Hii ripoti ni ya zamani kidogo lakini nadhani bado ina umuhimu hasa ukizingatia kuwa tuko mbioni kuongeza mahoteli na kujenga uwanja wa ndege katika sehemu hii nyeti. Pingamizi za wana mazingira zimetupwa mbali, tukisisitiza uongezaji wa mapato! Hivi tutafika kweli?
 
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Fundi Mchundo

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Fundi Mchundo

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Wildebeest migration at risk from Serengeti airport plan
By Steve Bloomfield, Africa Correspondent
Published: 27 August 2007

Stewart Edward White had walked for hundreds of miles, trekking south from Nairobi. An American hunter in 1913, exploring parts of Africa where no outsider had ever ventured. White had seen only "burnt out country".

"Then," he recorded in his diary, "I saw green trees of the river, walked two miles more and found myself in paradise."

White had discovered the Serengeti, a vast savannah, home to wildebeest and zebras, lions and buffalos. To the Masai who lived there it was known as the 'endless plain' or 'the place where the land moves on forever'. It is a land that has barely changed in more than a million years.

Soon though, it could all look very different. The Tanzanian government has approved plans to build new roads, an airport and a handful of hotels in an attempt to drastically increase the number of tourists visiting the Serengeti National Park.

Environmental groups, including the country's national parks authority, have expressed their concerns over the plans, arguing that the new infrastructure could do lasting damage to one of the world's most stunning reserves. It could also disrupt the one of nature's greatest wonders - the wildebeest migration.

Both sides cite the Masai Mara, just over the northern border with Kenya, to back their arguments. The government points to the huge amount of tourism revenue it brings Kenya, while environmentalists argue the Mara has been damaged by mass tourism and insist the Serengeti should not go the same way.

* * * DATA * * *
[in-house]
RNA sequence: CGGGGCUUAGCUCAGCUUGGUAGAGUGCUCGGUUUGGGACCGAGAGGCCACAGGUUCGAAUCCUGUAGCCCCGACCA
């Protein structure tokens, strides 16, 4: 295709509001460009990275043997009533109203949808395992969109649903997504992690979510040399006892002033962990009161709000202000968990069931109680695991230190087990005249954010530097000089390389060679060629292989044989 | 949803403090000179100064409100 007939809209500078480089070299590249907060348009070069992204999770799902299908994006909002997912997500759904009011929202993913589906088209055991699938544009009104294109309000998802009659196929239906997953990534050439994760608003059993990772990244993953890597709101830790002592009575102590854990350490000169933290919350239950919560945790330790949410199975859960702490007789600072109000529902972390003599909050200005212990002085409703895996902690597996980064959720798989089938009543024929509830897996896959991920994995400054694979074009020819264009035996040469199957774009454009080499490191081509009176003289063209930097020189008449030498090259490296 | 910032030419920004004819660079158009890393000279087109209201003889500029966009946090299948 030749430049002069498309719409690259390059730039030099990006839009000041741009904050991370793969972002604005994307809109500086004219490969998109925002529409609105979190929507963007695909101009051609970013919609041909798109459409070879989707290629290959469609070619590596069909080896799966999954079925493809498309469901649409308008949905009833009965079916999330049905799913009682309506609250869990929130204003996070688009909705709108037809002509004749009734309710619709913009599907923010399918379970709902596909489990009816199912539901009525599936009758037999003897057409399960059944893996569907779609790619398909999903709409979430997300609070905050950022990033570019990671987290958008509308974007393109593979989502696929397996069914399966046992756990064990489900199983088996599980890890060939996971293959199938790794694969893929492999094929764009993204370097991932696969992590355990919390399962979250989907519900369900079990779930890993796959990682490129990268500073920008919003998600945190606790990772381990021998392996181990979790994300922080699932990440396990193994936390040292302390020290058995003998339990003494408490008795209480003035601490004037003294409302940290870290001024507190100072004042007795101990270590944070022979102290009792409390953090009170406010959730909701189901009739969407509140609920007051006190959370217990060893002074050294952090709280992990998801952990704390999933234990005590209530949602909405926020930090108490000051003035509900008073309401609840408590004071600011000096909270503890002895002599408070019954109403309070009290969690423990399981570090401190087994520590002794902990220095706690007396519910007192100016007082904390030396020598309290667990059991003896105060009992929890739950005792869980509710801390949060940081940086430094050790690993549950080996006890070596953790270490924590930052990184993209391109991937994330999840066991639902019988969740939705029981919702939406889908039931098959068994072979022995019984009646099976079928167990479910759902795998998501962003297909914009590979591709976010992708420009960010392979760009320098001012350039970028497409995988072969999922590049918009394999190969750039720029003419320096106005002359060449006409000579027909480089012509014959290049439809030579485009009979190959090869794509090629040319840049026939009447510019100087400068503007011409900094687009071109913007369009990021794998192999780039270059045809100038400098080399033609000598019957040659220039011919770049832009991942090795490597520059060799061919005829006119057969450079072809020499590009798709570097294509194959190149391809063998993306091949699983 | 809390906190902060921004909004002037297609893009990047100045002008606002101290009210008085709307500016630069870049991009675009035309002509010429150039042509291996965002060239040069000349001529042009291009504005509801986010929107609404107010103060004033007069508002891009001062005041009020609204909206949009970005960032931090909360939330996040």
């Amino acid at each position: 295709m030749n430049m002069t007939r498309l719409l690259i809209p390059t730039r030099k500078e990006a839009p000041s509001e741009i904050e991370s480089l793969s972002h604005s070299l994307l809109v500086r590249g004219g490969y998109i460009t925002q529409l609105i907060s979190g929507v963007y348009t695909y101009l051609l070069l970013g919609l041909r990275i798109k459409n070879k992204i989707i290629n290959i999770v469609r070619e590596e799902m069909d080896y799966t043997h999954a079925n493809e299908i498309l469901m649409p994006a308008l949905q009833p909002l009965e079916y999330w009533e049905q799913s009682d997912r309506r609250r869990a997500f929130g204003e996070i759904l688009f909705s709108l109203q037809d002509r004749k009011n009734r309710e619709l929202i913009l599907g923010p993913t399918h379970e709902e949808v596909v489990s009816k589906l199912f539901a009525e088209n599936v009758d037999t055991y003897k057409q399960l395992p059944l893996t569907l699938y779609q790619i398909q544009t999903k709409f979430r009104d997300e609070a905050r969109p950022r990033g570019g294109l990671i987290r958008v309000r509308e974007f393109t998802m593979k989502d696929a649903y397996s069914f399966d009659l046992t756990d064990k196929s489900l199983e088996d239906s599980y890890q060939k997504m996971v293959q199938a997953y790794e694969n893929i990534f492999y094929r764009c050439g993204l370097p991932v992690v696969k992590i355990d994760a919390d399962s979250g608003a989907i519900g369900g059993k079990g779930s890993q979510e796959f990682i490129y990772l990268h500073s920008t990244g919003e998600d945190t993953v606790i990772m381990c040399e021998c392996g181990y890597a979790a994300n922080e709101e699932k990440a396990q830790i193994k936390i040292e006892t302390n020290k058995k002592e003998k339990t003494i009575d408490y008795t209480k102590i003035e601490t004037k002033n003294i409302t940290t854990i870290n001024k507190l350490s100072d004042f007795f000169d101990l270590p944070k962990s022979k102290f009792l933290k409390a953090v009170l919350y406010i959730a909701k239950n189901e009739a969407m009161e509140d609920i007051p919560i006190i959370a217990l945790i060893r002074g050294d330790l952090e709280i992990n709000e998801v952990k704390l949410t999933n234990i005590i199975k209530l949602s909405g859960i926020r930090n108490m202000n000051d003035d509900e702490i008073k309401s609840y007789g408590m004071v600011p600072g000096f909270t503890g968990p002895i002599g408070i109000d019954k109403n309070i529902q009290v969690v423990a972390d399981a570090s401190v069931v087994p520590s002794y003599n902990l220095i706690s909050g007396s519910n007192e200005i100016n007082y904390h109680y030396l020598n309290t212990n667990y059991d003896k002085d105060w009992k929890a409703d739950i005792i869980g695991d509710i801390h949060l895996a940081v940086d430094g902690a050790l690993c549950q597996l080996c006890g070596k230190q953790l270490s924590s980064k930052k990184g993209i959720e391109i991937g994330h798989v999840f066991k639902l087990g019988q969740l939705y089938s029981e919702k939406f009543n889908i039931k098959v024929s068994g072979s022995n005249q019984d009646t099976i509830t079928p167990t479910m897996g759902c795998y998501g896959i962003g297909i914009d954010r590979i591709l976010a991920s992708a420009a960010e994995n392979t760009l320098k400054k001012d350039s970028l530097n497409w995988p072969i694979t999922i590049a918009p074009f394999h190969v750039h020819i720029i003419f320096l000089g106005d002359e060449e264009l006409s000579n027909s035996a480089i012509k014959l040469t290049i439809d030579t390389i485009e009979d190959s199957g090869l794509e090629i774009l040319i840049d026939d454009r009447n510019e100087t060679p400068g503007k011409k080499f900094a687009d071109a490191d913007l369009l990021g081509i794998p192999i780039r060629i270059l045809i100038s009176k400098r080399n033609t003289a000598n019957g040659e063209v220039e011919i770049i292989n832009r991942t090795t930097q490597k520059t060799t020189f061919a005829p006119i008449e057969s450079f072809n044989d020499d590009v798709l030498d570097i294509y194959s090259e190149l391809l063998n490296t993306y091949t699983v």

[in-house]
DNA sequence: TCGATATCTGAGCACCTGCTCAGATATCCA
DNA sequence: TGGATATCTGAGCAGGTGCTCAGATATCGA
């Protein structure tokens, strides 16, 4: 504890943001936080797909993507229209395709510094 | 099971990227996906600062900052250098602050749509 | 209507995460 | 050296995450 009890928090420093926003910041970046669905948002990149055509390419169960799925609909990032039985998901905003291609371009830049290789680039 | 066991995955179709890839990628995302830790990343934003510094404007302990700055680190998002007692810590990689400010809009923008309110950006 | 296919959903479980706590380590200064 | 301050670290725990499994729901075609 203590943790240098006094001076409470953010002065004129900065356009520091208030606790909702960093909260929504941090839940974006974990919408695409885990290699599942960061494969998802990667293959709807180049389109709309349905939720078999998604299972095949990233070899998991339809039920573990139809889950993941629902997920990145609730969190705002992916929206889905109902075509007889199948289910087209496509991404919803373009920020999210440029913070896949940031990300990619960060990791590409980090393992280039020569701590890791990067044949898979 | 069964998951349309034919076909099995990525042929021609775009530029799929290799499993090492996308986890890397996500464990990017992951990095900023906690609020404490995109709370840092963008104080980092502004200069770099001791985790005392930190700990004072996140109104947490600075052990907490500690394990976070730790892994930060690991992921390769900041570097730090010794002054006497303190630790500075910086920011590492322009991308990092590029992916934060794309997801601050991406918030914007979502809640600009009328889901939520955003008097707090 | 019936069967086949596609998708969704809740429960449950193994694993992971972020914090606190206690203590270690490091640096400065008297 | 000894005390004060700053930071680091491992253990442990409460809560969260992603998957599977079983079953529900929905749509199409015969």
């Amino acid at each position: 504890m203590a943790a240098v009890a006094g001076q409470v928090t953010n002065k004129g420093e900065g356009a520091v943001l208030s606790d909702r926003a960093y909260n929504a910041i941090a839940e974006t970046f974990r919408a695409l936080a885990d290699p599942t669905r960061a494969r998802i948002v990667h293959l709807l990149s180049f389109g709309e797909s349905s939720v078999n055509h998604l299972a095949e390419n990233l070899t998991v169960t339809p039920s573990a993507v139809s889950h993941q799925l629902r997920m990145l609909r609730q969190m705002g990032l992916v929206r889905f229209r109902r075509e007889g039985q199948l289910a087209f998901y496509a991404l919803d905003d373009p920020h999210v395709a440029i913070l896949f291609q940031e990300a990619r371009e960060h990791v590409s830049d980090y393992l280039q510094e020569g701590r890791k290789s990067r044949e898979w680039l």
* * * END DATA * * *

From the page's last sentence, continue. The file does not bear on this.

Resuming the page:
The Mara has nearly 5,000 hotel beds - compared to fewer than 1,000 in the Serengeti. Helped by strong transport links - Nairobi has one of the busiest airports in Africa, with daily flights to London, Paris and Amsterdam - Kenya has managed to turn the Mara into one of the country's biggest earners.

Earlier this year viewers of an American morning television show voted the Masai Mara one of the new seven wonders of the world. Kenya's tourism chiefs have capitalised on the publicity and it is impossible to book a room less than three months in advance.

But Sam Munye of Tourism Concern Kenya said the tourist boom has come at a price. Soaring visitor numbers to the Mara have severely damaged the park's infrastructure, with roads crumbling, forcing drivers to go off-road, damaging the grassland.

"In the Masai Mara we have airstrips and lodges and it has become very congested," said Mr Munye. "Mass tourism has been affecting our wildlife.

"If they want hotels they should build them outside the park so the animals have freedom of movement. The Masai Mara is terrible right now. They should not repeat what we in Kenya have done." Currently the Serengeti is served by two airstrips, one in the national park itself, the other on the outskirts. But both are small and the majority of tourists have to drive eight hours from Arusha airport through the Rift Valley and Ngorongoro Crater to reach the park, which has just nine permanent lodges as opposed to 25 in the Mara.

Tanzania's prime minister, Edward Lowassa, told parliament that plans to build new hotels, roads and an international airport would go ahead, despite the opposition.

He told parliament: "Our hotels in these areas have only 940 rooms, while the area on the Kenyan side, which is six times smaller, has 4,700 rooms. And when we want to invest, we are told we shouldn't build any hotels."

One of the luxury lodges already under construction is likely to be bought by the Kempisnki hotel group. "There is a very, very strong interest," said Puneet Singh, a spokesman for Kempinski. Mr Singh insisted Kempinski would not be involved in a project that damaged the environment. "The Serengeti is one of a kind. We always use practices that are very environmentally friendly. It is part and parcel of the way we do business."

Opposition to the projects has been led by the director general of the Tanzania National Parks Authority, Gerald Bigurube. He warned government officials the developments could hamper the movement of animals from the Masai Mara into the Serengeti.

He said: "To maintain biodiversity and ecosystem functions in both the short and long-term it is necessary to maintain habitat connectivity so that individual animals can move freely across the landscape."

If animals could not move freely it would severely affect migration. More than a million wildebeest and 200,000 zebras make the journey south through the Masai Mara into Serengeti National Park every year, following the rains.

Mr Bugurube's views were echoed by the Franfurt Zoological Society, closely involved in protecting the Serengeti for more than 50 years. Its spokeswoman, Dagmar Andres, said a rise in tourists would severely damage the Serengeti's ecosystem. She said: "They will have all the problems you have in the Masai Mara with all these hotels and all this traffic."

Ms Andres said Tanzania had focused on high-class tourism, which has a far lower environmental impact and provides twice the Kenyan revenue per person.

Zoologists met Tanzanian ministers last week to ask the government to reconsider. Ms Andres said: "We hope there is a reasonable solution. We hope the Serengeti will remain as it is."